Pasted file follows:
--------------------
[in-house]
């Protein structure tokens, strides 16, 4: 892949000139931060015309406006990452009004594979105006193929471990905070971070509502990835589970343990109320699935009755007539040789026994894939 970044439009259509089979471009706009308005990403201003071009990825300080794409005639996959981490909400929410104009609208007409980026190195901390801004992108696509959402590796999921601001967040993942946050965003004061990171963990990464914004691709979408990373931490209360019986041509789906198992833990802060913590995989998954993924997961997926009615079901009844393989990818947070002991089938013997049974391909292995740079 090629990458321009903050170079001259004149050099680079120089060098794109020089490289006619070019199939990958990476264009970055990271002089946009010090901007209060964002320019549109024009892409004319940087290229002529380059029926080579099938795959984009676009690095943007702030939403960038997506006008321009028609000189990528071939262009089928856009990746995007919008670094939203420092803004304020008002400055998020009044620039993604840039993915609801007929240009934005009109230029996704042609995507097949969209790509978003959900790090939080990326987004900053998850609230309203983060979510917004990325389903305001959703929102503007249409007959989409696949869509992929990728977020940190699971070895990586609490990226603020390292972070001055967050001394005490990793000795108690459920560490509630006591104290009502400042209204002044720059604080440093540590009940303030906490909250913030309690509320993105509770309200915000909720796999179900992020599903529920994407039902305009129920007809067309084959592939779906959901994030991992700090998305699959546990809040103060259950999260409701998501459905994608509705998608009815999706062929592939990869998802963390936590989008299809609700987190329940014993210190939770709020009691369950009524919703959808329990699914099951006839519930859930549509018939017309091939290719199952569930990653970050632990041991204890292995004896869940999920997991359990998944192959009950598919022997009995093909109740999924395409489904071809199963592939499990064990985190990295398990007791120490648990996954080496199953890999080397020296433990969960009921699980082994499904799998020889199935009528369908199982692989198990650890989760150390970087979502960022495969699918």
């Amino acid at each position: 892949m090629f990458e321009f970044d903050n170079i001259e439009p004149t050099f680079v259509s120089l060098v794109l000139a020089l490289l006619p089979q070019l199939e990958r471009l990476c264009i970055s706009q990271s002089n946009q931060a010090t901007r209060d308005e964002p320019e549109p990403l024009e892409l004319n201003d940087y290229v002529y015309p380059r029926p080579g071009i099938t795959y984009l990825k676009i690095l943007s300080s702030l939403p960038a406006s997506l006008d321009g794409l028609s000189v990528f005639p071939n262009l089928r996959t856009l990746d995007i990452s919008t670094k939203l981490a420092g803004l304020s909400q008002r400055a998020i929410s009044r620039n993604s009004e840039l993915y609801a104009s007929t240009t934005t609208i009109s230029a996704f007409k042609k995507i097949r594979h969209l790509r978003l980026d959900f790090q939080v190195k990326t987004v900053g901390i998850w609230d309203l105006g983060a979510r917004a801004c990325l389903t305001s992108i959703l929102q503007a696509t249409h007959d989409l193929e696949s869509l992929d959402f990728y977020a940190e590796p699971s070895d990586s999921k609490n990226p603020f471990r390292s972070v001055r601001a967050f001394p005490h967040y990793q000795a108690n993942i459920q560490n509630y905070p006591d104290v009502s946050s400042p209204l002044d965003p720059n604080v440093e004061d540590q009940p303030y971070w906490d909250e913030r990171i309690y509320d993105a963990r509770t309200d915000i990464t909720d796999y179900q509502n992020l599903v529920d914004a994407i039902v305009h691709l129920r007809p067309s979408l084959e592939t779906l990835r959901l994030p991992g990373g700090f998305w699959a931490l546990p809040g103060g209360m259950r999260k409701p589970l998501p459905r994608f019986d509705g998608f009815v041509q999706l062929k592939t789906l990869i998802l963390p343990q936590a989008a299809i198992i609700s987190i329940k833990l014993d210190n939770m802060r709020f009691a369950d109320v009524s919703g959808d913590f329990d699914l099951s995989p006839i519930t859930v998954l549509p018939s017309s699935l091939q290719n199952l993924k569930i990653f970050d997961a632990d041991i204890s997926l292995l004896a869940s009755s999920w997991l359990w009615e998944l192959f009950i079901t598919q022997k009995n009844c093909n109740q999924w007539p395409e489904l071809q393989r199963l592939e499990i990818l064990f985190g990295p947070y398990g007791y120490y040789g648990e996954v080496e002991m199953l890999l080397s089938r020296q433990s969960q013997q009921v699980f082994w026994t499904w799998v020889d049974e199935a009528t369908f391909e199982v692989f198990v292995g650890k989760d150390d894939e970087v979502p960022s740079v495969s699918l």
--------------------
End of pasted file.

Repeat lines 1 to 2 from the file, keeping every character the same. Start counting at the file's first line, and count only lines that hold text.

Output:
[in-house]
């Protein structure tokens, strides 16, 4: 892949000139931060015309406006990452009004594979105006193929471990905070971070509502990835589970343990109320699935009755007539040789026994894939 970044439009259509089979471009706009308005990403201003071009990825300080794409005639996959981490909400929410104009609208007409980026190195901390801004992108696509959402590796999921601001967040993942946050965003004061990171963990990464914004691709979408990373931490209360019986041509789906198992833990802060913590995989998954993924997961997926009615079901009844393989990818947070002991089938013997049974391909292995740079 090629990458321009903050170079001259004149050099680079120089060098794109020089490289006619070019199939990958990476264009970055990271002089946009010090901007209060964002320019549109024009892409004319940087290229002529380059029926080579099938795959984009676009690095943007702030939403960038997506006008321009028609000189990528071939262009089928856009990746995007919008670094939203420092803004304020008002400055998020009044620039993604840039993915609801007929240009934005009109230029996704042609995507097949969209790509978003959900790090939080990326987004900053998850609230309203983060979510917004990325389903305001959703929102503007249409007959989409696949869509992929990728977020940190699971070895990586609490990226603020390292972070001055967050001394005490990793000795108690459920560490509630006591104290009502400042209204002044720059604080440093540590009940303030906490909250913030309690509320993105509770309200915000909720796999179900992020599903529920994407039902305009129920007809067309084959592939779906959901994030991992700090998305699959546990809040103060259950999260409701998501459905994608509705998608009815999706062929592939990869998802963390936590989008299809609700987190329940014993210190939770709020009691369950009524919703959808329990699914099951006839519930859930549509018939017309091939290719199952569930990653970050632990041991204890292995004896869940999920997991359990998944192959009950598919022997009995093909109740999924395409489904071809199963592939499990064990985190990295398990007791120490648990996954080496199953890999080397020296433990969960009921699980082994499904799998020889199935009528369908199982692989198990650890989760150390970087979502960022495969699918």